Bottled water has been crowned America’s favorite bottled beverage, after reaching new peaks in both volume consumed and sales in 2022. That’s according to new data from the Beverage Marketing Corporation (BMC), which shows that bottled water’s total volume sold in 2022 was 15.9 billion gal, its highest volume ever, surpassing carbonated soft drinks for the seventh year in a row. In terms of retail dollars, 2022 sales approached $46 billion, up from $40.8 billion in 2021.
“Numerous qualities account for bottled water’s unceasing resonance with U.S. consumers, including its associations with healthfulness, convenience, safety, and value,” says John G. Rodwan, Jr., BMC’s editorial director. “Consumers’ thirst for beverages that offer benefits beyond refreshment alone also contributed to the fundamental hydrating beverage’s rise in the beverage standings. Bottled water’s zero-calorie status and its lack of artificial ingredients appeal to many consumers. Even where tap water may be safe and readily available, people may prefer bottled water, which they often believe tastes better.”
According to BMC data, for more than a decade, consumers have been increasingly choosing bottled water instead of less-healthy packaged drinks. Bottled water’s volume surpassed soft drinks for the first time in 2016 and has done so every year since.
In 2022, data shows that Americans consumed, on average, 46.5 gal of bottled water, compared to 36 gal of soda. Consumer demand for bottled water has significantly contributed to the industry’s growth of 30% since 2012, as people continue to switch from other less-healthy packaged drinks to bottled water. So much so, that nine out of 10 Americans (91%) want bottled water to be available wherever other drinks are sold, according to a survey conducted on behalf of the International Bottled Water Association (IBWA) by The Harris Poll.
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“People are choosing to drink bottled water because it is a healthy beverage choice, having zero calories and no caffeine or additives, and it has the added benefit of packaging that is 100% recyclable,” says Jill Culora, IBWA’s vice president of communications. “Not only are bottled water containers 100% recyclable (including the cap), but they also use much less plastic than soda and other packaged beverages,”
Soda containers, on average, use 252% more PET plastic than bottled water containers—22.2 g versus 8.8 g for 16.9-oz containers, says IBWA. Soft drinks and other sugary beverages need thicker plastic containers due to their carbonation and/or bottling processes, it explains.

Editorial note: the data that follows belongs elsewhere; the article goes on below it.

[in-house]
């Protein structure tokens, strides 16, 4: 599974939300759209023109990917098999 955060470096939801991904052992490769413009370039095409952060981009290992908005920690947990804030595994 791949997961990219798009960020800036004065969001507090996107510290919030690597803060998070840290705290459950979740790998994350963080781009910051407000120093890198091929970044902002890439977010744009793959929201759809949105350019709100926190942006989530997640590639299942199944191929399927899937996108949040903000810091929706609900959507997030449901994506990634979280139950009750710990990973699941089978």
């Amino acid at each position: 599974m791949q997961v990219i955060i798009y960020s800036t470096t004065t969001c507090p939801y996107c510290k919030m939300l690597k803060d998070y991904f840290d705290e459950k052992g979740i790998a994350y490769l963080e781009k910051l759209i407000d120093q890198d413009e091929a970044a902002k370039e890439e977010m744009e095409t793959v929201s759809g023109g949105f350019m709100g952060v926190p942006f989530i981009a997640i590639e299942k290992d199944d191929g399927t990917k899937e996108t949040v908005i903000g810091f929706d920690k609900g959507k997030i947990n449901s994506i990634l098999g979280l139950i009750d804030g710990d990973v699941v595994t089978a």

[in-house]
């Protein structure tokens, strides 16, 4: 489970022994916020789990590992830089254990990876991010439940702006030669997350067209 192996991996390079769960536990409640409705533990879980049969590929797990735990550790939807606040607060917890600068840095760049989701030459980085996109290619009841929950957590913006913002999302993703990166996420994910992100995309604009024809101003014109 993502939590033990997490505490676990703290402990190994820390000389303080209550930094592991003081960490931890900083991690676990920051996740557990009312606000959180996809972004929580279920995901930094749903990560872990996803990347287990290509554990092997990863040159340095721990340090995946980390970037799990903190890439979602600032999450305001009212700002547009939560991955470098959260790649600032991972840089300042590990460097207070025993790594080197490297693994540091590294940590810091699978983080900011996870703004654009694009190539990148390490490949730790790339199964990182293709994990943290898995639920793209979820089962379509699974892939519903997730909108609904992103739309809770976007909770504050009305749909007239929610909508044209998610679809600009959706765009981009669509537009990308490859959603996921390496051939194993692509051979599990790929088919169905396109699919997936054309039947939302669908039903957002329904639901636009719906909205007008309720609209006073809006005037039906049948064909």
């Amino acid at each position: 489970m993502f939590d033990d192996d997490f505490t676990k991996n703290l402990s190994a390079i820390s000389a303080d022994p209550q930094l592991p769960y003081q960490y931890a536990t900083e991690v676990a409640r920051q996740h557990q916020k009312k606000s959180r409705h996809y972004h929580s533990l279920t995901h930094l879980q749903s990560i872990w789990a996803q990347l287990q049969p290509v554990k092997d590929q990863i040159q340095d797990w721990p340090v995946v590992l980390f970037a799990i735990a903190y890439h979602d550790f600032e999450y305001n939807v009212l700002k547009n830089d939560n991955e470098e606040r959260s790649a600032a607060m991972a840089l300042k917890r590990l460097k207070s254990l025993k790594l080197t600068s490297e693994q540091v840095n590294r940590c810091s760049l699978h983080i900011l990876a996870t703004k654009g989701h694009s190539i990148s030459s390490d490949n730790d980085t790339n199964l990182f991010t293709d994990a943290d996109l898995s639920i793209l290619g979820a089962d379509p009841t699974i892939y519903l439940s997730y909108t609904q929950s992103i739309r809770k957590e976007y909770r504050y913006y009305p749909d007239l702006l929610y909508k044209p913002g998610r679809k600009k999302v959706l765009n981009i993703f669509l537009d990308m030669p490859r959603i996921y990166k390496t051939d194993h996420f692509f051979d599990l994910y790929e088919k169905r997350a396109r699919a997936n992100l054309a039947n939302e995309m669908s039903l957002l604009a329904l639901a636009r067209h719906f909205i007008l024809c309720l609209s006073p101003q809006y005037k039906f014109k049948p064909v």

“Even with continuing growth and increased consumption, bottled water still has the smallest impact on the environment—thanks to the fact that it has the smallest water and energy use footprint of any packaged beverage,” says IBWA, adding that on average, only 1.39 L of water (including the 1L of water consumed) and 0.21 mega joules of energy are used to produce 1 L of finished bottled water.
Most bottled water is packaged in 100% recyclable PET and HDPE plastic, which are the plastics most recognized by consumers as being recyclable and the most recycled plastics in the world, IBWA shares. “Consumers can be confident about recycling bottled water containers because they are among the few consumer packaging types that are universally recyclable across the U.S.,” says the association. “Not all cities and towns recycle glass bottles or laminated paper cartons, which are most commonly comprised of multiple layers of paper, plastic, and aluminum or wax.”
|Read this article on sustainable packaging for water, “Fiji Water Dives into 100% rPET.”|
There is also a huge industry demand for post-consumer PET and HDPE plastics. Many bottled water companies use rPET and rHDPE plastic to create new bottles, which IBWA says helps to reduce the environmental impact of the new bottles further because they aren’t using virgin plastic.
Another positive are bottled water consumers themselves, which IBWA says recycle more often than drinkers of other beverages. Of all the PET containers recycled through curbside collections systems, bottled water containers make up approximately 49%. When not recycled, they make up just 3.3% of all drink packaging that ends up in landfills and only 0.02% of all landfill waste.
Bottled water containers are also not a major source of ocean pollution and microplastics, according to various studies. The vast majority of ocean plastic comes from sources other than the U.S. In fact, if the U.S. were to completely eliminate all plastic use, data from Oxford University’s Our World In Data website indicates that the effort would only result in a 0.25% reduction of ocean plastics. Because bottled water accounts for less than 1.58% of all plastics used in the U.S, eliminating all bottled water would only reduce ocean plastics by about 1.58% of 0.25%. PW